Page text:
The best source of information we have found at this time came from the Las Vegas Metropolitan Police Department-Overton Resident Facebook Page, the post was copied here in it’s entirety:
Recently the Clark County Commission approved an ordinance making Moapa Valley ATV/OHV friendly. There has been much work put into this by numerous people and organizations. We applaud their hard work and patience.
In reviewing the new law, there are a few things that should stand out to those who will be operating OHV’s in the area. First and foremost, this is a test. There are many eyes in the state of Nevada fixed on Moapa Valley now. Communities throughout the county and state want to know how an OHV friendly town in Nevada will work. We all know that there are OHV friendly towns in other states. We hope for the same success that those towns have experienced. When we say “test”, we mean that at some point, someone is going to ask, “Has it been a positive or a negative to open Moapa Valley to OHV traffic?”
With that said, here are some things that will likely be scrutinized.
1. How many OHV accidents have occurred since enacting of the new laws?
2. How many police calls for service have been generated as a result of OHV riders creating dust and noise?
3. Are OHV riders staying on the designated roads, and especially, are they staying off of Moapa Valley Blvd except to cross?
4. Are OHV riders driving at an appropriate speed?
5. Are OHV riders obeying all other traffic laws?
There may be other questions and concerns people will likely have.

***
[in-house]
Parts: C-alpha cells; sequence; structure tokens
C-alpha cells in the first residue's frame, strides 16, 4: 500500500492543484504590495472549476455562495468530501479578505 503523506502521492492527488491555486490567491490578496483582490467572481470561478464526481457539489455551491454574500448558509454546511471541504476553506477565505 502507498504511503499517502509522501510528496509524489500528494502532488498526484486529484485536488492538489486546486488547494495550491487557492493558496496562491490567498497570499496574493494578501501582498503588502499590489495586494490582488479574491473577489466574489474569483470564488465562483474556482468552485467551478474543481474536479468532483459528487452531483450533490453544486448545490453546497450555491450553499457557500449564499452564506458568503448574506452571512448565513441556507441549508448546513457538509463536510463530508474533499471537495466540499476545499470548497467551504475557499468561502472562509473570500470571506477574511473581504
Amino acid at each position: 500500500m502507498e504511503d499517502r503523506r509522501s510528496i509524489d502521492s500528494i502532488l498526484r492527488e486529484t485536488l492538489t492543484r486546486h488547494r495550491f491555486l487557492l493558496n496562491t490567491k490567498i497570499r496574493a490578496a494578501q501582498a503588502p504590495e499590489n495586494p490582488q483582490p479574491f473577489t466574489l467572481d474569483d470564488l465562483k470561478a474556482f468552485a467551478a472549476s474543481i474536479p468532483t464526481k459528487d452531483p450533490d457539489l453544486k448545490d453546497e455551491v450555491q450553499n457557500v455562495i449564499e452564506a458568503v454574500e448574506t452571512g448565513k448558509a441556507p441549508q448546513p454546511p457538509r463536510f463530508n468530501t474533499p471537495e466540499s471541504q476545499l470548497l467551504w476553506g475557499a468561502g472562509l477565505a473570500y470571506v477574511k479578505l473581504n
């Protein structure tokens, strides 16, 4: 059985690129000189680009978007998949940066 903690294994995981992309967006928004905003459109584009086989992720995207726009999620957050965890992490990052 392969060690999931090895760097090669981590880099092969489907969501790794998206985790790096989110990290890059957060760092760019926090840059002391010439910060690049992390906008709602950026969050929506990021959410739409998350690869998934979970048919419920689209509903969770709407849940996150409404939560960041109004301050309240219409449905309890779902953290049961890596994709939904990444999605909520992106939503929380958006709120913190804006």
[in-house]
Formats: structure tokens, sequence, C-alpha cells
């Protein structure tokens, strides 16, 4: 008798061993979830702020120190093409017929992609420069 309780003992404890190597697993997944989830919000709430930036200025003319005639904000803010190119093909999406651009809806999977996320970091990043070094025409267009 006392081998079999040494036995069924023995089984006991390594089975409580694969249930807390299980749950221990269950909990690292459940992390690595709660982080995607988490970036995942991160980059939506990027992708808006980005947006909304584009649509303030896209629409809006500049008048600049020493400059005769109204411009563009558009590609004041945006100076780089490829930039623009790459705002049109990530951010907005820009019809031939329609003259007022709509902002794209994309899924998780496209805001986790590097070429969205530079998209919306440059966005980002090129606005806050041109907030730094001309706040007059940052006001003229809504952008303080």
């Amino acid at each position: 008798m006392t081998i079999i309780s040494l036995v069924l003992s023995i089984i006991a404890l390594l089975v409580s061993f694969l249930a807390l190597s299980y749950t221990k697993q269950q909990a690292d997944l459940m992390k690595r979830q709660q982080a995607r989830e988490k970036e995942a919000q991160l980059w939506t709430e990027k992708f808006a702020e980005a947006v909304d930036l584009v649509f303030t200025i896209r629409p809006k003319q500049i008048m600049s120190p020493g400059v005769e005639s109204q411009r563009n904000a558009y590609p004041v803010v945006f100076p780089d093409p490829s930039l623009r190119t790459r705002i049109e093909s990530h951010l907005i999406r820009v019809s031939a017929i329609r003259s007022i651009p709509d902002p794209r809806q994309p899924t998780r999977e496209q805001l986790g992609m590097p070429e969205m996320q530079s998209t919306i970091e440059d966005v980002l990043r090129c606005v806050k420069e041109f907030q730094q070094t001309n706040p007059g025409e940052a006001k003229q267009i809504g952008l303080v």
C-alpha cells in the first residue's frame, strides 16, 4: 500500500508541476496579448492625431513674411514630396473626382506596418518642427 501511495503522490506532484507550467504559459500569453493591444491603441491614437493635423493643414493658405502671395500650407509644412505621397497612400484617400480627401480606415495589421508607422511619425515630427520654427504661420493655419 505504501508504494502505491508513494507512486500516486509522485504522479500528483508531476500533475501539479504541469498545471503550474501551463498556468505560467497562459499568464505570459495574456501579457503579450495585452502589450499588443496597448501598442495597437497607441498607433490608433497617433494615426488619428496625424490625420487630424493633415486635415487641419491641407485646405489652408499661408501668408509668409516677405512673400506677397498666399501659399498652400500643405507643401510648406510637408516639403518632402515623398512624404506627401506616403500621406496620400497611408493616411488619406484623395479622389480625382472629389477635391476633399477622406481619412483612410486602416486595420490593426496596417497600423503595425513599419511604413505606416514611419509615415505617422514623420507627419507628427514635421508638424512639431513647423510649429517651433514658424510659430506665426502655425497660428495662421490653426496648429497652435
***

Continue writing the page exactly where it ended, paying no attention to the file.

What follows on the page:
Let me highlight some of the rules of the new ordinance.
1. Only designated roads may be used.
2. You cannot drive on sidewalks.
3. OHV’s may not have more passengers than for which is was originally designed.
4. All operators and passengers of OHV’s must wear a helmet.
5. If possible, OHV’s should be driven on the unpaved shoulder of the road. If this is not possible, OHV’s should be driven on the outer edge of the paved portion of the road.
6. The operator of the OHV MUST possess a valid driver’s license. This is the case for anyone who drives any vehicle on a public road.
7. All traffic laws apply to OHV use on public roads. (speed limits, stop signs, DUI, etc.)
Some other requirements specifically for the OHV itself are:
1. At least one headlamp that illuminates objects at least five hundred feet ahead.
2. At least one tail lamp that is visible five hundred feet from behind.
3. A working stop lamp.
4. A muffler in working order.
In conclusion, we at the LVMPD recognize that this new law can benefit Moapa Valley. We hope that everyone will be able to enjoy their OHV’s. As long as all of us use good judgment and are respectful of others, this will be a positive thing.
A great big thanks to the local officers of the LVMPD for providing this much needed information!